- God stone
- God power
- I god stone
- Lore, wisdom, secret[UOL 1] 
- Hall of Wisdom/Lore
- [Elven] Ancestors
- Ancestor's Hall
- The (seemingly only used before nouns in adverbial phrases, most of the time also with an imperative preceeding it)
- Winter 
- Life, bones[UOL 2]
- Kings (plural form of "Aran")
- King's (singular possessive form of "Aran")
- King's Hall
- Acknowledge (imperative form of "Arcta")
- Nobles 
- By what
- Welcoming (gerund of "Auran")
- From, In, Of, Upon
- Stone (taken from "Adabal", meaning "god stone")
- Power 
- My power 
- Wear 
- Mighty 
- Thunderous 
- Beech (As in the type of tree)
- Beech tree 
- Beech trees 
- Vassal (in context with Ayleid society, this should be understood as "Slave" rather than a subject or servant)
- Slave Halls
- Given[UOL 2]
- Final Shadow
- Hall of Shadow
- Mercy[UOL 2]
- Grant (imperative form of "Delle")
- End Hall
- Mortal gods
- Your mortal gods (the usage of the suffix "-ya" is unknown at this time, but points to a 2nd person plural possessive)
- A title used to show holy/important significance, and/or god-like status (Used in a name, like a compound word, except that the "El" is separated by a hyphen. The El can be used as a prefix, or a suffix, but it must always be hyphenated, and the "E" must always be a capital.)
- Speaks (gerund of "Epe")
- Hall of Gifts
- It[UOL 2]
- Set[UOL 2]
- Sunset (possibly the possesive form)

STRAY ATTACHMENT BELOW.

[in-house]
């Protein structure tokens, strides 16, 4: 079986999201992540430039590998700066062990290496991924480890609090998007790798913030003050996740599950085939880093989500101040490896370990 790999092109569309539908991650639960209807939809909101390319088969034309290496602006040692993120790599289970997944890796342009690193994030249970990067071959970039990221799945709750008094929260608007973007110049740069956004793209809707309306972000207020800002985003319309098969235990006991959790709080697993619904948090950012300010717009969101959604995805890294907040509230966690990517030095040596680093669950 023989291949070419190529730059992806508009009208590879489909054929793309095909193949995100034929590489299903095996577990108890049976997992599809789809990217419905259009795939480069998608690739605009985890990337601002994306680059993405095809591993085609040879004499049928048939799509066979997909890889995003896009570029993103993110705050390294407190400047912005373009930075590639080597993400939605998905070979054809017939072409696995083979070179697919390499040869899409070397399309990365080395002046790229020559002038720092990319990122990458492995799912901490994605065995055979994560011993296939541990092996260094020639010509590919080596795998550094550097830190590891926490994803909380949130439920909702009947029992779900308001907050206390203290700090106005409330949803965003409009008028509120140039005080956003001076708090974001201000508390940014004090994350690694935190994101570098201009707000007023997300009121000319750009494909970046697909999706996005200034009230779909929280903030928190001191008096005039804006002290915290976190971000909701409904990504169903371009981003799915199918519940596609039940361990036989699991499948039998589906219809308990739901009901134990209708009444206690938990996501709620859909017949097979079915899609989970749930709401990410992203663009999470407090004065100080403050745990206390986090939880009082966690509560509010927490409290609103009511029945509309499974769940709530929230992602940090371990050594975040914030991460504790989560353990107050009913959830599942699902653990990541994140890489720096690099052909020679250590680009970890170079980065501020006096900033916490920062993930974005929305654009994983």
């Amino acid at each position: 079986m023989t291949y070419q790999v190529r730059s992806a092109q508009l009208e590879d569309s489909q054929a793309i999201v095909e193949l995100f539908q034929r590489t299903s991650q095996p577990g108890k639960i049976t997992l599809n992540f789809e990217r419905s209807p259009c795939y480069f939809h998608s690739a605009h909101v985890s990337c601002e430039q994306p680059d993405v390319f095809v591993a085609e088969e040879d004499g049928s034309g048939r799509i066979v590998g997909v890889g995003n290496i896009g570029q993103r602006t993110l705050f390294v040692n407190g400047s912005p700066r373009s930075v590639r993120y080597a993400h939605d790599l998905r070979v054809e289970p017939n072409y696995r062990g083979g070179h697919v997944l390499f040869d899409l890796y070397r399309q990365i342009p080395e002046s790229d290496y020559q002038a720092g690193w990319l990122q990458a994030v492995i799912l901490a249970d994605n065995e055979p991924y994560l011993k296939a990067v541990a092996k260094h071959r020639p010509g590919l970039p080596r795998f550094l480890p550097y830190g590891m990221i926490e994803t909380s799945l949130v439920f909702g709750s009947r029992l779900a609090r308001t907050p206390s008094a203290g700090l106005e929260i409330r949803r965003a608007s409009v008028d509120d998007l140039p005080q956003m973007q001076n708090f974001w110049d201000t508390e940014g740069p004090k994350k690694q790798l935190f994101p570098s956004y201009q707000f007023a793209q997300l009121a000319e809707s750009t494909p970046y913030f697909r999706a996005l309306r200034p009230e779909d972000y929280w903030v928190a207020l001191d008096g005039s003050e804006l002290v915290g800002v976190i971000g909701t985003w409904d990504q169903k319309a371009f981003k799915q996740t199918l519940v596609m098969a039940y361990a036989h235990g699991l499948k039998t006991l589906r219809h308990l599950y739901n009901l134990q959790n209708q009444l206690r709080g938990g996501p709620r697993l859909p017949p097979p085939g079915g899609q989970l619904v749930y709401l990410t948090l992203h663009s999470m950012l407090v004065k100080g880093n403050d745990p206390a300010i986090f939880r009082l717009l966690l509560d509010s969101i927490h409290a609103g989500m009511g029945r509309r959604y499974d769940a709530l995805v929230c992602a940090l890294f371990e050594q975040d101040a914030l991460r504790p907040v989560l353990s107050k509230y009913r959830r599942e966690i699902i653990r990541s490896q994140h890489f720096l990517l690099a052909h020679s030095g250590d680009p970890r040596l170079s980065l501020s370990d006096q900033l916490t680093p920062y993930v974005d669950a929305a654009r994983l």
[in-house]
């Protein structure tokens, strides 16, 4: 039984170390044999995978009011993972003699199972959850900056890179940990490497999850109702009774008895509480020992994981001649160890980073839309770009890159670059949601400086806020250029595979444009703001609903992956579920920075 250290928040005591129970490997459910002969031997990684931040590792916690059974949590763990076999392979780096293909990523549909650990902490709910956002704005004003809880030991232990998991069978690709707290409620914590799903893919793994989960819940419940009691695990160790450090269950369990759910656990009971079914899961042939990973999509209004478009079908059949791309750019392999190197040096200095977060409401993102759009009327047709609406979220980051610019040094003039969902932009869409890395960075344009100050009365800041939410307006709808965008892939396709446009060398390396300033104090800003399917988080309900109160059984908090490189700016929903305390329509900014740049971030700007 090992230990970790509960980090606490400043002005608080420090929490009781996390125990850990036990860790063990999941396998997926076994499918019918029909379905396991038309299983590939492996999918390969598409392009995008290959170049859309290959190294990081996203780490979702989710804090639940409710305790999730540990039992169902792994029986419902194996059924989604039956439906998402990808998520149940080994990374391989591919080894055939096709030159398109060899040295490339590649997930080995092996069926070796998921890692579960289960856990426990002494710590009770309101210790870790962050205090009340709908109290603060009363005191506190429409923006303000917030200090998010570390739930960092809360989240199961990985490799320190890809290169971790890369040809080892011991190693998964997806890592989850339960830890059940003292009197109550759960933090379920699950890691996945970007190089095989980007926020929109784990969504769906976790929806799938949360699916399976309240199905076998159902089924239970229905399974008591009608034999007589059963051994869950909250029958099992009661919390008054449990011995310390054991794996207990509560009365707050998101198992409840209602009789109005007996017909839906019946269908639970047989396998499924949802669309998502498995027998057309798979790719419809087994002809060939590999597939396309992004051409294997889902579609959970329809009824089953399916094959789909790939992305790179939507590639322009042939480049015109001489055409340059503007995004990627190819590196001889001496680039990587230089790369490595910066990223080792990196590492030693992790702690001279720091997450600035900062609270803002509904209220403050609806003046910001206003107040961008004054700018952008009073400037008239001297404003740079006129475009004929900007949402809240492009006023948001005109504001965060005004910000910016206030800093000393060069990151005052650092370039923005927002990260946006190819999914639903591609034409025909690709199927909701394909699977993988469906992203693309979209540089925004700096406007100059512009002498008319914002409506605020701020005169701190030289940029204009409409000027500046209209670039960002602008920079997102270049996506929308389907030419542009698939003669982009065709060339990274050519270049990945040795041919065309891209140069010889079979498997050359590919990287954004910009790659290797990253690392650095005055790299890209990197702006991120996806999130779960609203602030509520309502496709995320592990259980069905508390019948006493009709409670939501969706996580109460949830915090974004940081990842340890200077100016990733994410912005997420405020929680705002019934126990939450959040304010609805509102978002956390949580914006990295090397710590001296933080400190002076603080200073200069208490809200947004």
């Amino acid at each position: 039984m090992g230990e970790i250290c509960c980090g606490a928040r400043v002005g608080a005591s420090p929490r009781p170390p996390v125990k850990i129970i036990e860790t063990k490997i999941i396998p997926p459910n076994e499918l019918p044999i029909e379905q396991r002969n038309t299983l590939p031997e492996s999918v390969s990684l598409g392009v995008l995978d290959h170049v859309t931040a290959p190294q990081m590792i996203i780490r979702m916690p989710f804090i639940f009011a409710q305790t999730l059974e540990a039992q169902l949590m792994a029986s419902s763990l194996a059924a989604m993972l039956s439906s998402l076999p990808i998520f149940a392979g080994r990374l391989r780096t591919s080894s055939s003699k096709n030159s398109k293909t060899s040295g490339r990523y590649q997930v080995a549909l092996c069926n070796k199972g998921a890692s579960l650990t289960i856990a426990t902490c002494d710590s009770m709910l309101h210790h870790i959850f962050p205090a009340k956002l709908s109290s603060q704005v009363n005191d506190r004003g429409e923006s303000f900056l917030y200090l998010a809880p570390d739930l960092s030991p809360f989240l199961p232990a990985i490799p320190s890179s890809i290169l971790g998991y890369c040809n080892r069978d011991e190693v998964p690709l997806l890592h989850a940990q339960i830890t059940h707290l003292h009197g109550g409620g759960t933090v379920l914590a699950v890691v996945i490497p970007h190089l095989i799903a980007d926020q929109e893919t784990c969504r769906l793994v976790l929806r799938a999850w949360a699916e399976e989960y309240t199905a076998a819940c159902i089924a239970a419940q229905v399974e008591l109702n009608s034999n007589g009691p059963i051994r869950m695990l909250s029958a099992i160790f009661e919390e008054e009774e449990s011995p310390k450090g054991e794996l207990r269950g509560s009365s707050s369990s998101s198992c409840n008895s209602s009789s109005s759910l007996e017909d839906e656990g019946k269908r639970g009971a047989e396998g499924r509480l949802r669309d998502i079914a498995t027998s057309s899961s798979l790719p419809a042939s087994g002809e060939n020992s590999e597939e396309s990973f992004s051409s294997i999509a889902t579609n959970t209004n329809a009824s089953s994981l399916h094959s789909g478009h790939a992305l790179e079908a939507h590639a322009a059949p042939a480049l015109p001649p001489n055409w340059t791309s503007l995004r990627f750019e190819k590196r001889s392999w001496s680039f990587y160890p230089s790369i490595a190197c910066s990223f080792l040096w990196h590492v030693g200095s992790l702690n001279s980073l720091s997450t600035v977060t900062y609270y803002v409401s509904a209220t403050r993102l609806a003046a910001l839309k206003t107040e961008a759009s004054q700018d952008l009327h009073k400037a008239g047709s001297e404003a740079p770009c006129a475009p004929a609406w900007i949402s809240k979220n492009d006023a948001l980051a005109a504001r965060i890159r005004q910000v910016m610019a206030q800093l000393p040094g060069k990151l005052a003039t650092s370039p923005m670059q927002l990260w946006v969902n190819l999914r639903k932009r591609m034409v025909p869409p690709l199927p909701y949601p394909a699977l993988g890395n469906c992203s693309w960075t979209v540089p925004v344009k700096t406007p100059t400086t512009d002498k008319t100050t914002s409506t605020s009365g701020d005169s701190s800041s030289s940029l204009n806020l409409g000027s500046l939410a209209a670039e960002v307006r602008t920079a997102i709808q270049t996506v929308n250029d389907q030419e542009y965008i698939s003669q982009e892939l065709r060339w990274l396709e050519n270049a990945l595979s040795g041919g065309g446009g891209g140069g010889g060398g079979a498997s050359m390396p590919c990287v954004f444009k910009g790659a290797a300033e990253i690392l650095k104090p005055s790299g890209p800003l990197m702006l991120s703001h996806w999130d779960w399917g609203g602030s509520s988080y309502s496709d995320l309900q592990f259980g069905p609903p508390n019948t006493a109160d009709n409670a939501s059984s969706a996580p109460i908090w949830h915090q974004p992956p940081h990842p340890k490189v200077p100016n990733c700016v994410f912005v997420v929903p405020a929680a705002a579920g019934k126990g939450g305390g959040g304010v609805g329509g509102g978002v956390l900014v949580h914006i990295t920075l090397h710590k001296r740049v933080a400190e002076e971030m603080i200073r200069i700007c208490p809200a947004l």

- Obscure, Secret
- Obscure cavern
- Obscure home
- Enemies[UOL 2]
- Against[UOL 2]
- Send[UOL 2]
- Begone/Stand Aside
- Outcast, Missing
- Follow/Follow me
- Many[UOL 2]
- Dark time
- Dark times
- Spring (season)/time of sweet waters 
- Light of Life
- Hall of Light
- Will[UOL 2]
- Darkens, Darkness
- Dark Hall
- Ayleid God of Sight, Light, and Insight 
- Loving-vassalage ("Mala" taking on a slightly different meaning here, most likely in the sense of "worship", as per the connection with "vassalage")
- High wood
- Homes (Plural of math)
- Home of Truth/Home-Truth
- (possibly a misspelling of "Mathmeldi" or vice-versa)
- [from] Home driven, Exiled
- Drive (eg. to drive cattle)
- Dark (Not in the sense of light, but as in "ill-fated" or "bad")
- Wood; Daedra (cf. heculmora, canomora)
- Unbind[UOL 2]
- Darkened (Not in the sense of light, but as in "ill-fated" or "bad")
- Autumn (dark light/dusk) 
- Darkened home
- Death, Deathly
- Hall of Death
- Believe[UOL 2]
- You (all evidence—as per suppositions about Ayleidoon word order—points to nominative form)
- Eternal power
- Glorious knight
- Cast down
- Heard[UOL 2]
- Hall of Beauty
- So (as in "So much to do")
- Sancre Tor
- Golden Hill
- Golden Home
- Golden Homes (plural from of "Sancremath")
- Halls (plural form of "Sel")
- Earth[UOL 2]
- Shining hall [possible translation, "Hall of Dawn"]
- Shining halls (plural form of "Silasel")
- Shine (noun)
- Blessed be
- Dawn's Beauty (the origin of the name "Tamriel")
- possibly "Silver"[UOL 3]
- Protections[UOL 2]
- Well (from Twyllvarlais, "Well of Stars")
- Taste (imperative form of "Tya"))
- You (possibly the direct or indirect object form of "Tya")
- Sky Child
- Summer (the green shine) 
- Gray (from Angalayond, "Iron Gray Time")
As oiobala Umarile, Ehlnada racuvar. - By the eternal power of Umaril, the mortal gods shall be cast down.
Ayleid runes on a stone tablet
- "Tel Var" is supposedly an adaptation of the Ayleidoon word for "Silver Star",[UOL 3] which would imply that the original Ayleidoon word was similar, albeit slightly different.
- Ayleidoon sounds similar to the languages of Faerie and Nymph, but the connection shares no vocabulary.
- Uncivilized "wild elves" were originally intended to be encountered as enemies in Daggerfall, who could be non-hostile to players fluent in Elvish, before they were cut from the game.
Note: The following references are considered to be unofficial sources. They are included to round off this article and may not be authoritative or conclusive.